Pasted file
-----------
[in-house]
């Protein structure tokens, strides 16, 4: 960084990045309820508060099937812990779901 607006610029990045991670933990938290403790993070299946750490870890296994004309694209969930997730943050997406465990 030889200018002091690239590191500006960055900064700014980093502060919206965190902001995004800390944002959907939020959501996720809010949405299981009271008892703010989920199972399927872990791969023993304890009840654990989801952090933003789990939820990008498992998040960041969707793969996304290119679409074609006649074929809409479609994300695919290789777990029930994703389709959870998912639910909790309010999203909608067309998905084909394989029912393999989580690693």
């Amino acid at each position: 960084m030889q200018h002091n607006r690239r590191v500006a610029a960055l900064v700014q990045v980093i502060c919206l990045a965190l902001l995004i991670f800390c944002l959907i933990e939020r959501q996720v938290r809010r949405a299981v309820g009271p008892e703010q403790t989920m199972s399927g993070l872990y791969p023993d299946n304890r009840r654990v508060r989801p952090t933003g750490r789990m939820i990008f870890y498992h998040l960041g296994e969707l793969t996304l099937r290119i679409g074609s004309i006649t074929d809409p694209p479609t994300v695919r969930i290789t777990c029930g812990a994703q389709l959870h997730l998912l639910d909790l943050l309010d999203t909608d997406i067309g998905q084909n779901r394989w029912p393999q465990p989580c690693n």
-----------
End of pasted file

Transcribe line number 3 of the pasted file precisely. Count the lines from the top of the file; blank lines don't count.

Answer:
């Amino acid at each position: 960084m030889q200018h002091n607006r690239r590191v500006a610029a960055l900064v700014q990045v980093i502060c919206l990045a965190l902001l995004i991670f800390c944002l959907i933990e939020r959501q996720v938290r809010r949405a299981v309820g009271p008892e703010q403790t989920m199972s399927g993070l872990y791969p023993d299946n304890r009840r654990v508060r989801p952090t933003g750490r789990m939820i990008f870890y498992h998040l960041g296994e969707l793969t996304l099937r290119i679409g074609s004309i006649t074929d809409p694209p479609t994300v695919r969930i290789t777990c029930g812990a994703q389709l959870h997730l998912l639910d909790l943050l309010d999203t909608d997406i067309g998905q084909n779901r394989w029912p393999q465990p989580c690693n």